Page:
32 bit versus 64 bit-what you should know

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Now that Microsoft Windows 7 has been released, new PCs will most likely be sold with it pre-installed. Windows 7 offers several enhancements and improvements over Vista and even those who already have computers running Vista will most likely want to upgrade to Windows 7.

Each Windows 7 package contains two DVDs. One is the 32 bit version of the operating system and the other the 64 bit version. If Windows 7 came pre-installed on your computer and you want to know which version of Windows is installed, go to the Start menu, locate “Computer” or “My Computer” on the right-hand side of the menu, right click on that and select Properties. After “System type:” it should say either 32 bit or 64 bit operating system.

So what’s the difference between the two? Microsoft explains:

The 64-bit version of Windows handles large amounts of random access memory (RAM) more effectively than a 32-bit system.

The benefits are most apparent when you have a large amount of random access memory (RAM) installed on your computer, typically 4 GB of RAM or more. In such cases, because a 64-bit operating system can handle large amounts of memory more efficiently than a 32-bit operating system can, a 64-bit system can be more responsive when running several programs at the same time and switching between them frequently.

The main differences between the 32-bit versions of Windows Vista and the 64-bit versions of Windows Vista relate to memory accessibility, memory management, and enhanced security features. The security features that are available in the 64-bit versions of Windows Vista include the following:Kernel Patch Protection
Support for hardware-backed Data Execution Protection (DEP)
Mandatory driver signing
Removal of support for 32-bit drivers
Removal of the 16-bit subsystem
Kernel Patch Protection
Support for hardware-backed Data Execution Protection (DEP)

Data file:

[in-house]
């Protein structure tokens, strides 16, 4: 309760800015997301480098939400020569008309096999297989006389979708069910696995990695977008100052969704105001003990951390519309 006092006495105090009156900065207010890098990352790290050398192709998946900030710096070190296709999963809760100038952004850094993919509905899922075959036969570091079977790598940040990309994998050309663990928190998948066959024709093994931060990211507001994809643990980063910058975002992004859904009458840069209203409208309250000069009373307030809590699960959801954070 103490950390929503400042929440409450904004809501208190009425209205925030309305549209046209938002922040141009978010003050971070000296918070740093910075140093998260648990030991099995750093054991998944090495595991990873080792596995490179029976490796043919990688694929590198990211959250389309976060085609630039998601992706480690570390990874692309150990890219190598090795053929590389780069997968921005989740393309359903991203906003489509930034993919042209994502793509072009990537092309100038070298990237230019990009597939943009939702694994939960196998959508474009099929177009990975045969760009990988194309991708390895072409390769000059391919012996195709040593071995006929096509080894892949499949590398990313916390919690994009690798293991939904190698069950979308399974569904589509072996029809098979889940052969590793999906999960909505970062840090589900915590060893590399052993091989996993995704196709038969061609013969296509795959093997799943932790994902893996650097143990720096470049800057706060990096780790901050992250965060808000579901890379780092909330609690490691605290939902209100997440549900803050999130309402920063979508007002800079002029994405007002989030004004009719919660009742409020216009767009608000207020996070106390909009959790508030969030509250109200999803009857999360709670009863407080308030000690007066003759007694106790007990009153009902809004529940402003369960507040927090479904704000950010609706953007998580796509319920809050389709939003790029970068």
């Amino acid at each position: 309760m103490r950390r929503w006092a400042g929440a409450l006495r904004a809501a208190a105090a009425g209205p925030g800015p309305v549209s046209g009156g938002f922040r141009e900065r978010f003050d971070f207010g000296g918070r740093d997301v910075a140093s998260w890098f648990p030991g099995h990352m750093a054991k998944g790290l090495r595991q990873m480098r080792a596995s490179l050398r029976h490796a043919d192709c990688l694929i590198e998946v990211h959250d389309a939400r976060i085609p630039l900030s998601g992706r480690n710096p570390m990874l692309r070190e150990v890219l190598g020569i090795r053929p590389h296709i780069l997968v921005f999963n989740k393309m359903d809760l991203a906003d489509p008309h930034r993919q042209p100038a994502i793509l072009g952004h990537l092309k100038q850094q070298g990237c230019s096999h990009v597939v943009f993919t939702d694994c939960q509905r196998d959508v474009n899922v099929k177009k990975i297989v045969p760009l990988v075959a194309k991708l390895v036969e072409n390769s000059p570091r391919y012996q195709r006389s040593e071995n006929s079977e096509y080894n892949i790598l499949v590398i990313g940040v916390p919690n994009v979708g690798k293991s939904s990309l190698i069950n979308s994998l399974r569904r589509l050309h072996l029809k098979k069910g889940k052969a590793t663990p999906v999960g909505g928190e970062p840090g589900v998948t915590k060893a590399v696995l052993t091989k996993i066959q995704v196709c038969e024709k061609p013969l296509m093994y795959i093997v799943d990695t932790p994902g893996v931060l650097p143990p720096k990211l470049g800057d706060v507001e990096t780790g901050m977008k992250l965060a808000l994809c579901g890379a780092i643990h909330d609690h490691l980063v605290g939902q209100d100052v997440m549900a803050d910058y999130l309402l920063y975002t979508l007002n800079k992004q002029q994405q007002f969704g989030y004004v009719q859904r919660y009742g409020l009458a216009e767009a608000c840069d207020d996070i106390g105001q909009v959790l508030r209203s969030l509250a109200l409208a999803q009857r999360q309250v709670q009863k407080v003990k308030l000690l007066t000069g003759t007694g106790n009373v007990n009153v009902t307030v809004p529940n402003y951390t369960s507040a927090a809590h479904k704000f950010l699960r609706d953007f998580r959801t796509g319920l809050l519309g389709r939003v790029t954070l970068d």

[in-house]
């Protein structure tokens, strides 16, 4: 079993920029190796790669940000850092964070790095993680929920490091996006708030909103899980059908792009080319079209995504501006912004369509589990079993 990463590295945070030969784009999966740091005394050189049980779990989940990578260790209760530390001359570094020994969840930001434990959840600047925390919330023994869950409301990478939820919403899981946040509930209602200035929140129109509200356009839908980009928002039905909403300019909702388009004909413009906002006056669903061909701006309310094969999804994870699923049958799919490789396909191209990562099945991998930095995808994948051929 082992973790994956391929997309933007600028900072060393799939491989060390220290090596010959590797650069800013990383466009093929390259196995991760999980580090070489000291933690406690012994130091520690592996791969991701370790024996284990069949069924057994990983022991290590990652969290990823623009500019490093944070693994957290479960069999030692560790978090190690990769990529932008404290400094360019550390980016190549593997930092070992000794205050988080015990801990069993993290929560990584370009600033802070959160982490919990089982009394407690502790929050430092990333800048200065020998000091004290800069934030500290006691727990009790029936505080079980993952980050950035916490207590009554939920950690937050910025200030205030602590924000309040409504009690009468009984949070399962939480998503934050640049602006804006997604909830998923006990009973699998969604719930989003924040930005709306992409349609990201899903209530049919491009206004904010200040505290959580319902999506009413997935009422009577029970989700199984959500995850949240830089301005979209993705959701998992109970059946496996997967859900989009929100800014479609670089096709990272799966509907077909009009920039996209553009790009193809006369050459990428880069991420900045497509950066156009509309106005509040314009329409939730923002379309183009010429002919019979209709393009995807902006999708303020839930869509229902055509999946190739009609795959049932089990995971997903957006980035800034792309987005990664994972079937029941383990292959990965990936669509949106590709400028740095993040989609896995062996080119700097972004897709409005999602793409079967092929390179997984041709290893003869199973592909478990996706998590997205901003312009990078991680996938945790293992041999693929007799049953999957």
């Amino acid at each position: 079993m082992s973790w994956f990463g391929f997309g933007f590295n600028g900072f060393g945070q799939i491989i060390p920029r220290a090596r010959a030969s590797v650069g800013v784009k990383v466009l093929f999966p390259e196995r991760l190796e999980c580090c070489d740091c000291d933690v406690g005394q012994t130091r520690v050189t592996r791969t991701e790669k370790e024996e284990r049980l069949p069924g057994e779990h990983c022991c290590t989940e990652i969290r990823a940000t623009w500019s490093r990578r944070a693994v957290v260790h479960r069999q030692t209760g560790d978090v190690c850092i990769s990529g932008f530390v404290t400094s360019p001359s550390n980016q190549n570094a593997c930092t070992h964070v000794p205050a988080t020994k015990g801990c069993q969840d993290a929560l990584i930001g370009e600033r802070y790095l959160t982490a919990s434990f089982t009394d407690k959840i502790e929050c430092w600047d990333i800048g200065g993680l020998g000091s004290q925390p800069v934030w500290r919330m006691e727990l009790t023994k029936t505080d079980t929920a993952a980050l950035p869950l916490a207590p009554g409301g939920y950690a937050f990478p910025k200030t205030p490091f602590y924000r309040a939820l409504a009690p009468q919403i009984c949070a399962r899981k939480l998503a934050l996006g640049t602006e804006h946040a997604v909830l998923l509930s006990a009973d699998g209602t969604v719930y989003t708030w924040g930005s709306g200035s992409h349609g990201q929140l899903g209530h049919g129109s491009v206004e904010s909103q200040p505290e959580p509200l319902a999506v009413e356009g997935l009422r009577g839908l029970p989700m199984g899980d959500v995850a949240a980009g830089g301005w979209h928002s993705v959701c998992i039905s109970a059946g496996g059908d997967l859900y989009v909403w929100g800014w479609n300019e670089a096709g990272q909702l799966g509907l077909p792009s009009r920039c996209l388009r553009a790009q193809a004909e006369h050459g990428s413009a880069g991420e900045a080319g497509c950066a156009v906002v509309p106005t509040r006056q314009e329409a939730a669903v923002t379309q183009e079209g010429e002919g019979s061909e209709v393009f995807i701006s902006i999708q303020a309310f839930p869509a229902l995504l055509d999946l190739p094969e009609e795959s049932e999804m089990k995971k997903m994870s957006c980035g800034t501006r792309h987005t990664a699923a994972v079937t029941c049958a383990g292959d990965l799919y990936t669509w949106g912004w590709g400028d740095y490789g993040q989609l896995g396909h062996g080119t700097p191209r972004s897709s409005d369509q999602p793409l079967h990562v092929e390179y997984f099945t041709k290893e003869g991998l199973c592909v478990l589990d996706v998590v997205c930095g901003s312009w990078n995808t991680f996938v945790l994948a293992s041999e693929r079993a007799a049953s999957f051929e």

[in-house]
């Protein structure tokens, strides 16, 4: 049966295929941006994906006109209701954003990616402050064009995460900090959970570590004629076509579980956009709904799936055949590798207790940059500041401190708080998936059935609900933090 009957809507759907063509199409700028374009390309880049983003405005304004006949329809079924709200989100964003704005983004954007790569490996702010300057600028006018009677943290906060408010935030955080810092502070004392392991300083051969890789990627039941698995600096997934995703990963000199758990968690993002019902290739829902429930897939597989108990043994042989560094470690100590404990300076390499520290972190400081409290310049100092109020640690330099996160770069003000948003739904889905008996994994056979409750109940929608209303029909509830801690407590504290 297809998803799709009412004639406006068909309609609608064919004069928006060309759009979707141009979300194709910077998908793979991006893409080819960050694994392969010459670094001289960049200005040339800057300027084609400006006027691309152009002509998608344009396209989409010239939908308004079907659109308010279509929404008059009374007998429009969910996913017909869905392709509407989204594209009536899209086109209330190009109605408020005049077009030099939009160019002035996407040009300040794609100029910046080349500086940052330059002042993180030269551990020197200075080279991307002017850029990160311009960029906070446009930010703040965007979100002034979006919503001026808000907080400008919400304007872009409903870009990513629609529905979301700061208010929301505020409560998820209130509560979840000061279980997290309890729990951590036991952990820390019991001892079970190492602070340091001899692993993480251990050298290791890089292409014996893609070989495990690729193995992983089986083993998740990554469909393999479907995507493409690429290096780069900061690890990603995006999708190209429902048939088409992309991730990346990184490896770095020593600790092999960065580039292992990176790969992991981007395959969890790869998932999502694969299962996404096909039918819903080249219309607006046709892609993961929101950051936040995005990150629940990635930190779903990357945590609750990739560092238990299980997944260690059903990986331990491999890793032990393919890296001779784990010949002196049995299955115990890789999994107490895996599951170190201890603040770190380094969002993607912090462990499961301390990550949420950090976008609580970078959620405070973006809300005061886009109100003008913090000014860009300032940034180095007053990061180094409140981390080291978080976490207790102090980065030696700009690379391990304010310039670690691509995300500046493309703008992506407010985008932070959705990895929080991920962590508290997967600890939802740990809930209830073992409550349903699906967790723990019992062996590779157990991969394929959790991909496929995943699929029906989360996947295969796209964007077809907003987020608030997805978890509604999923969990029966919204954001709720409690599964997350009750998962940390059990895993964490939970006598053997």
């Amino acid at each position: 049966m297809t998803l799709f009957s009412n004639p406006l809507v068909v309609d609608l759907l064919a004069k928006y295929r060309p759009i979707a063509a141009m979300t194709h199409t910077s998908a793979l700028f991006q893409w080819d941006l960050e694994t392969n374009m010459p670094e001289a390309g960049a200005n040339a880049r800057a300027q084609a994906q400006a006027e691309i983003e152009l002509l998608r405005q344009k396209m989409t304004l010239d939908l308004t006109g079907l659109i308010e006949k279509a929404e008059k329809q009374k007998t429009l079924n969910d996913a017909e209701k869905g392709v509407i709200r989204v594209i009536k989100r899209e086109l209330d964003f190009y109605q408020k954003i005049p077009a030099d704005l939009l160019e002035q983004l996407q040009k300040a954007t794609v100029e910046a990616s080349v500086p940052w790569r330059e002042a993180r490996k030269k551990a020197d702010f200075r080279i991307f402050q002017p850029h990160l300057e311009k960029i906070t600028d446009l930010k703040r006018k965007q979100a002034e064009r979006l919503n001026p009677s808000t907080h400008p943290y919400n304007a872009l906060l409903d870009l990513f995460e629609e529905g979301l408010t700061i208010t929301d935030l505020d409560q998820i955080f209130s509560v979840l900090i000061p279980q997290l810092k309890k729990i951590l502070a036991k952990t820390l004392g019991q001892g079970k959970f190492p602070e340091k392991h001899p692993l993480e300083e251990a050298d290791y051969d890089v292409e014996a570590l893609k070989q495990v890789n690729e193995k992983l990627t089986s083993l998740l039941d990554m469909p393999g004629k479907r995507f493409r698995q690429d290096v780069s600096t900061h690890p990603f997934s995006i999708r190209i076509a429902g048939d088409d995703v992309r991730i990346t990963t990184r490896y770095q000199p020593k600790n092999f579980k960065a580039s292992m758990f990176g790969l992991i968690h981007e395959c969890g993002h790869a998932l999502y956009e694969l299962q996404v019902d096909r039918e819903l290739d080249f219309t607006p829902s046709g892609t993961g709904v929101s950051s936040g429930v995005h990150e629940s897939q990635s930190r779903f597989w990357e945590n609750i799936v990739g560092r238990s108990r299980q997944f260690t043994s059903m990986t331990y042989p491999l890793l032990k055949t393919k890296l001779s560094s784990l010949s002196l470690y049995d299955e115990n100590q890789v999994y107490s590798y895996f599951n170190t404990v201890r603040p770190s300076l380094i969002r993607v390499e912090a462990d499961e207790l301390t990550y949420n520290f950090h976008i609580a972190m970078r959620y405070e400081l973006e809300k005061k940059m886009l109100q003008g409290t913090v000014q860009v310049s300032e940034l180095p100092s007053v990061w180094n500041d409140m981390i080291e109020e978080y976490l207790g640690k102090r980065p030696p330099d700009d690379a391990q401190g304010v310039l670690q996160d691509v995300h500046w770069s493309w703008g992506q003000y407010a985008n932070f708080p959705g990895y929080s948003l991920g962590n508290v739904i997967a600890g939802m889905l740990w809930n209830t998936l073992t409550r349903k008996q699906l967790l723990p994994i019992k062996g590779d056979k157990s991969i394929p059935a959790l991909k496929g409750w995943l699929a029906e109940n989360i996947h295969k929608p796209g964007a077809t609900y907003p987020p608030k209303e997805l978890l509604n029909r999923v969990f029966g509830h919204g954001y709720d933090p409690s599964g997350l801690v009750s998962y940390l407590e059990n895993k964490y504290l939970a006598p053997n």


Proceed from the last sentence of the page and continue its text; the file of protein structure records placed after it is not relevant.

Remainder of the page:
Mandatory driver signing
Removal of support for 32-bit drivers
Removal of the 16-bit subsystem

One of the greatest advantages of using a 64-bit version of Windows Vista is the ability to access physical memory (RAM) that is above the 4-gigabyte (GB) range. This physical memory is not addressable by 32-bit versions of Windows Vista.

Depending on the version of Windows Vista that is installed, a 64-bit version of Windows Vista supports from 1 GB of RAM to more than 128 GB of RAM. The ability to address more physical memory lets Windows Vista minimize the time that is required to swap processes in and out of physical memory. Therefore, Windows Vista can manage processes more efficiently. This memory management feature helps improve the overall performance of Windows Vista.

Advantages when you install a 64-bit version of Windows Vista
Increased memory support beyond that of the 4-GB addressable memory space that is available in a 32-bit operating system
Increased program performance for programs that are written to take advantage of a 64-bit operating system
Enhanced security features

(Source-Microsoft)

So, 64 bit is faster and handles memory better, and more memory at that. So why doesn’t everyone install the 64 bit version of Windows?

Primarily because the hardware inside your computer has to support that version. If you have a 64 bit AMD or Intel processor you should be able to install the 64 bit version of Windows 7. But you may not want to. Why? Because there are limitations as to what software will run on the 64 bit version. In particular, hardware drivers.

We’ve discussed drivers before. They are essentially software programs that control the way Windows works with your hardware. Drivers are written for specific operating systems. In a continuation of the above, Microsoft says,

What to consider when you install a 64-bit version of Windows Vista
64-bit device drivers may not be available for one or more devices in the computer.
Device drivers must be digitally signed.
32-bit device drivers are not supported.
32-bit programs may not be fully compatible with a 64-bit operating system.
It may be difficult to locate programs that are written specifically for a 64-bit operating system.
Not all hardware devices may be compatible with a 64-bit version of Windows Vista.

The above pertains to both Windows Vista and 7. Installing the 64 bit version of Windows 7 may indeed speed up your system but may also make it impossible to find drivers for your printer or fax machine. Microsoft warns, “All hardware devices need 64-bit drivers to work on a 64-bit version of Windows. Drivers designed for 32-bit versions of Windows don’t work on computers running 64-bit versions of Windows.”

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